Three of the basic principles the believers of corporate-led globalisation swear by have been so eloquently summed by Professor James Galbraith Jr. of the University of Texas at Austin. One: all successes are global. Two: all failures are national. Three: the market is beyond reproach.

This is election year. So we see Minister after Minister, the latest being Kapil Sibal, tell us that the price rise and food shortages in India are the result of global factors.
What a lovely waiver!
Protect at home, preach abroad

For over a decade, we were assured that everything good that ever happened was because we had embraced corporate-led globalisation. All the negative effects visible were the result of our own national inertia and corruption. And of course, the market would heal all wounds. The notion of state meddling in economic matters was blasphemy. Now the nations feeding us this rot – which we recite by rote – are nationalising banks, bailing out brigands and pouring in funds to stop factories from closing down.

Now having to blame ‘global factors’ for the price rise at home must seem a bit galling. Failures at home? Er, well, you see, let’s not go there now. This is election year. So we see Minister after Minister, the latest being Kapil Sibal, tell us that the price rise and food shortages in India are the “result of global factors.” Nothing to do with us. No less amusing to see the World Bank and the IMF warn of starvation and riots. It’s hard to think of anyone who has contributed more to those phenomena than they have. And now Finance Minister P. Chidambaram calls for an urgent “global consensus on the price spiral.” Without this, social unrest would conflagrate into a “global contagion.”

To be fair to the Union Agriculture Minister, he alone has not laid the blame at the door of faceless global forces. Sharad Pawar locates the problem closer home. In his view, south Indians are eating too many chapathis, leading to shortages of wheat. (DNA page 1, April 2, 2008). An entertaining view but there’s a problem with it. Even while dietary changes do affect consumption patterns, these occur over decades. There is little evidence of an outburst of wheat-centric gluttony in the southern states these past six months. (Unless, of course, with great cunning, the southies are hoarding it up for future chapathi orgies.)

Someone is hoarding it up, though, and it is not the general public, south or north. The presence of very large traders including MNCs buying directly from farmers has been on awhile. A process aided by our strangling of the old Agricultural Produce Marketing Committees’ Act. We’ve set the soil for contract farming and corporate agriculture. Meanwhile, the lip service paid to higher Minimum Support Prices (MSP) has proved worse than a sham. In practice, producers are being pushed towards private trade. Fewer procurement centres, delays in purchasing and, still worse, delays in payments are the norm. Then, when procurement is poor, we announce that the farmers are doing so well in the market, they don’t want to sell to the state.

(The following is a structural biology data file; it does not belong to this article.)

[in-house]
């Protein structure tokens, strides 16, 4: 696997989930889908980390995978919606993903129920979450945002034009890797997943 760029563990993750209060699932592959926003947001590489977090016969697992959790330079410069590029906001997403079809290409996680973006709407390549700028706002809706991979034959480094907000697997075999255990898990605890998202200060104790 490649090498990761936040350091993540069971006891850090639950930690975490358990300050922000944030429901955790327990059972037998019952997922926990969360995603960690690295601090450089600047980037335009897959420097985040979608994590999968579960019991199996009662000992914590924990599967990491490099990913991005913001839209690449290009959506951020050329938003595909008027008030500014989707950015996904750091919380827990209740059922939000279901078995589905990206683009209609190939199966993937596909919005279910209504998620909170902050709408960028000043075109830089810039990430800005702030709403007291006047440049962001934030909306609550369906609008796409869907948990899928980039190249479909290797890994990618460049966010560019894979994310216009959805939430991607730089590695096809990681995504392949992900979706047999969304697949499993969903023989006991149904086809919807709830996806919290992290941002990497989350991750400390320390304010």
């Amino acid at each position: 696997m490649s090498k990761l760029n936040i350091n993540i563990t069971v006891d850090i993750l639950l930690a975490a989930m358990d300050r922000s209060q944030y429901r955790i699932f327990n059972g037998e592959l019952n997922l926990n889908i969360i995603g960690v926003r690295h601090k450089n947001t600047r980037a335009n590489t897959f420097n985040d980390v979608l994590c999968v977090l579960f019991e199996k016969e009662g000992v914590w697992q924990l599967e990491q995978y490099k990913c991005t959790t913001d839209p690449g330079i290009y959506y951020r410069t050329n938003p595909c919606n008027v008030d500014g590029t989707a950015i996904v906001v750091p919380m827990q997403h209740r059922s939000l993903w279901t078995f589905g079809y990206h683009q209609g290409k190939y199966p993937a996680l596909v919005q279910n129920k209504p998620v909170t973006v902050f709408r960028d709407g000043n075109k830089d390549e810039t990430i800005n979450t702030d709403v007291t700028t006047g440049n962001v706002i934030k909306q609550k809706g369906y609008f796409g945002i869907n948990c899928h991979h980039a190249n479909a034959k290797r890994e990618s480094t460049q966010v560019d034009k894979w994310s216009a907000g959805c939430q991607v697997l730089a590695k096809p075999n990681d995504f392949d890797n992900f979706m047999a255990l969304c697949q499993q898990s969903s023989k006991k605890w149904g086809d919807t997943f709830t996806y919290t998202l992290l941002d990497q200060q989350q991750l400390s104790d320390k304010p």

The present mess was arrived at with much celebration of the farmer’s right to sell as and when he liked, to whom he wished. In effect, millions of farmers, deep in trouble, have been selling their produce at distress rates for several seasons now. The bargaining power of individual farmers on their own is zilch.

Total procurement has been down. When market prices for the farmers’ produce have been higher than the MSP, this might be expected. But it has happened even when the MSP has been raised. There have also been cases of traders picking up produce from indebted farmers and then claiming the higher MSP on it themselves. On the whole, though, smaller traders are in trouble. The big boys are here. And so even with enough grain within the country just now, the less well-off cannot access it at affordable rates.

The Centre’s pressing the States to act against hoarding is itself an admission of the problem. But there is yet to be a single instance of action against really big hoarders and speculators. These include giant companies operating through a variety of pointmen. The raids now focussed on small traders will yield little.